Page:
Windrush Day was introduced in June 2018 on the 70th anniversary of the arrival of Empire Windrush in recognition and honour of the contribution of the Windrush Generation and their descendants and to keep their legacy alive for future generations, ensuring that we all celebrate the diversity of Britain’s history.
To celebrate, Anti Racist Cumbria are sharing some stories and thoughts of FOUR Windrush generations, all with a connection to Cumbria in some way, playing our own small part in keeping the legacy alive.
Windrush Stories - 4 Generations
Author: Anne-Marie Bainbridge
Thoughts About Windrush from a Second Generation Windrush Girl
Windrush has been spinning around my head these last few weeks. It is my legacy and it has been troubling me.
My Mum came to England on a ship into Southampton on a cold November in 1959. She was 24 years old and had come to finish her nurse training. I can only imagine what this young Jamaican woman must have felt leaving everything she knew behind her for a cold uninviting place in the dead of winter.
I grew up hearing the stories from her and my Dad, who followed a year later, of the hostility and blatant racism they dealt with on daily basis – from the vicar who drew his hand away rather than shake my Dad’s hand, the landlady who sent hostile looks to my Mum because she had the audacity to ask my Dad to ask the landlady to remove the coal she stored in her bath, so that my Mum could use it and was making threatening moves towards baby me until she spotted my Dad, to the British Rail Office Manager who expressed surprise that my Dad was intelligent enough to do the bookkeeping despite being a civil servant back home in Jamaica.
Despite what we would recognise today as microaggressions, myself, my younger brother and sister had a wonderful childhood. We moved from a house we shared with my Auntie and Uncle in North London (very common for West Indian families at the time as those signs ‘No Blacks, No Irish, No dogs’ were very much a reality) to a house they bought for £4,000 in Ilford, Essex in 1965. If you have seen any of those photographs, programmes or a wonderful exhibition at the Museum of the Home in East London you will recognise what our home looked like in the 1960’s, 1970’s and 1980’s – we had a radiogram in the front room which we were banned from playing in (I remember my brother throwing a ball at me for some slight or other and it skidding across one of my Dad’s precious vinyl records, not a good move for my brother!).
I remember Mum and Dad always having parties and me not wanting to go to bed in case I missed anything (I definitely understand where my ‘night owl’ nature comes from). On Saturday it was always either Saturday Soup or Stew Peas (my favourite), on Sundays my Dad would have his friends over for dominoes and Wray & Nephew White Rum which meant the dominoes got louder and louder as the afternoon went on! In the summer my Dad would spend hours watching the West Indies playing cricket. I could never understand exactly how it worked until Dad, having explained it to me for the umpteenth time, it suddenly clicked and I subsequently enjoyed many hours watching it with him. As I got to my late teens I started to go out partying and clubbing with my friends – a large group of us would enjoy going to parties and some clubs, mainly in East London that played our favourite music Lovers Rock, Rare Groove (as it’s now called) and Jazz Funk (all music I still love today). I also used to go to live concerts which were fabulous. Although at times life was hard, we never wanted for anything and always knew we were loved.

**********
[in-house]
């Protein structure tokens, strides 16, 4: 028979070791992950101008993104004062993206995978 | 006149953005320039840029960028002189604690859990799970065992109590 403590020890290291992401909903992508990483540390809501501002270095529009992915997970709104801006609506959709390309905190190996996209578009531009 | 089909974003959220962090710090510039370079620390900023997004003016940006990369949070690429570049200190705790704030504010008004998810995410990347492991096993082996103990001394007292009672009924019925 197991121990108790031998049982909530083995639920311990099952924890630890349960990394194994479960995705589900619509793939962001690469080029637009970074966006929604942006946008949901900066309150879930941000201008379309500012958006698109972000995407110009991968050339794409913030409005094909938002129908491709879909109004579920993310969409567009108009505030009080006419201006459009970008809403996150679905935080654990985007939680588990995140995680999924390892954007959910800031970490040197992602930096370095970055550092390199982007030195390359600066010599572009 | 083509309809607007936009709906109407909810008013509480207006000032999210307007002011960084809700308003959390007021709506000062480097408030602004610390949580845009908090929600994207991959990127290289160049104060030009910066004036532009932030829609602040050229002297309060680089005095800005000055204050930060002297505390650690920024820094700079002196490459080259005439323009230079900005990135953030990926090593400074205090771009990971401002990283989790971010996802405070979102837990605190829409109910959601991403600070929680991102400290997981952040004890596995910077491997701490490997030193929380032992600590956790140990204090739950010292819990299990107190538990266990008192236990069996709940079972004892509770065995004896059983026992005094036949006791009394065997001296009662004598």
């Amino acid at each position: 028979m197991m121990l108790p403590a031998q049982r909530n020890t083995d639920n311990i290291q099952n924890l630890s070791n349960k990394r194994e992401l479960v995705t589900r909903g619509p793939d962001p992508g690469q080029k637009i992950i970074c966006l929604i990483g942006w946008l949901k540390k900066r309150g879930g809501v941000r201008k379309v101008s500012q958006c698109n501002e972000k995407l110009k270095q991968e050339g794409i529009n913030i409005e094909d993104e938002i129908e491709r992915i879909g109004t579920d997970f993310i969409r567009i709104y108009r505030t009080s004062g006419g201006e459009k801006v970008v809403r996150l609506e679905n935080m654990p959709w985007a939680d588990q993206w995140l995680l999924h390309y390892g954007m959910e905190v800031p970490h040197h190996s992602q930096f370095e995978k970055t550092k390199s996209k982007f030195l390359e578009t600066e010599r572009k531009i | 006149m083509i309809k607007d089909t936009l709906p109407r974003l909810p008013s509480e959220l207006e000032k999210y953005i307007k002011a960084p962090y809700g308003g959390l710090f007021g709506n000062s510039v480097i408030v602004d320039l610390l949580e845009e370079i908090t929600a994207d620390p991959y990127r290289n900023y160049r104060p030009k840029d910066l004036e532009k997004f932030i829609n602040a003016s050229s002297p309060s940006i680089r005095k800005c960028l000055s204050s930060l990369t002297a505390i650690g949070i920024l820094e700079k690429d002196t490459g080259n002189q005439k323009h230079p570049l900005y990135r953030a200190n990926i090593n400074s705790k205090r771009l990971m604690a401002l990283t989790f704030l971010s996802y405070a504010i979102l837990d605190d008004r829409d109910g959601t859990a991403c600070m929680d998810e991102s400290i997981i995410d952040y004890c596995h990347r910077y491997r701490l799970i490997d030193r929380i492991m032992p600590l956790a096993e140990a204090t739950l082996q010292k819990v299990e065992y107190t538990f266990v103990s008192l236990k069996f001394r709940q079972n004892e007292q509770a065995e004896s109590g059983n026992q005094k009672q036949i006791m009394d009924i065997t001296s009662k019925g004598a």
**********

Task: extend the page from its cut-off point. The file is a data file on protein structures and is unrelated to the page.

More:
I feel extremely proud to be the daughter of Raphael and Shirley Senior – they experienced so many challenges coming to England at the ages of 24 and 27, facing huge amounts of blatant, in-your-face racism, they had successful careers, Dad being a diplomat and then managing the London Office of Air Jamaica before they stopped flying from London and Mum being a District Nurse before becoming a University Lecturer. This in turn inspired myself and my siblings to become high achievers in our respective careers. The other important thing they instilled in us all was a sense of questioning and fighting any injustice that we see, we are all very vocal in that respect and that is definitely our legacy from Mum and Dad.
I’ve been reading (listening) to ‘The Windrush Betrayal’ by Amelia Gentleman which is powerful and harrowing in equal measure, sharing countless stories of people whose lives have been devastated by the hostile environment perpetrated to ensure that law abiding citizens who have lived, worked, paid their taxes and raised their children here in the UK for practically all their lives have been made to feel they don’t belong.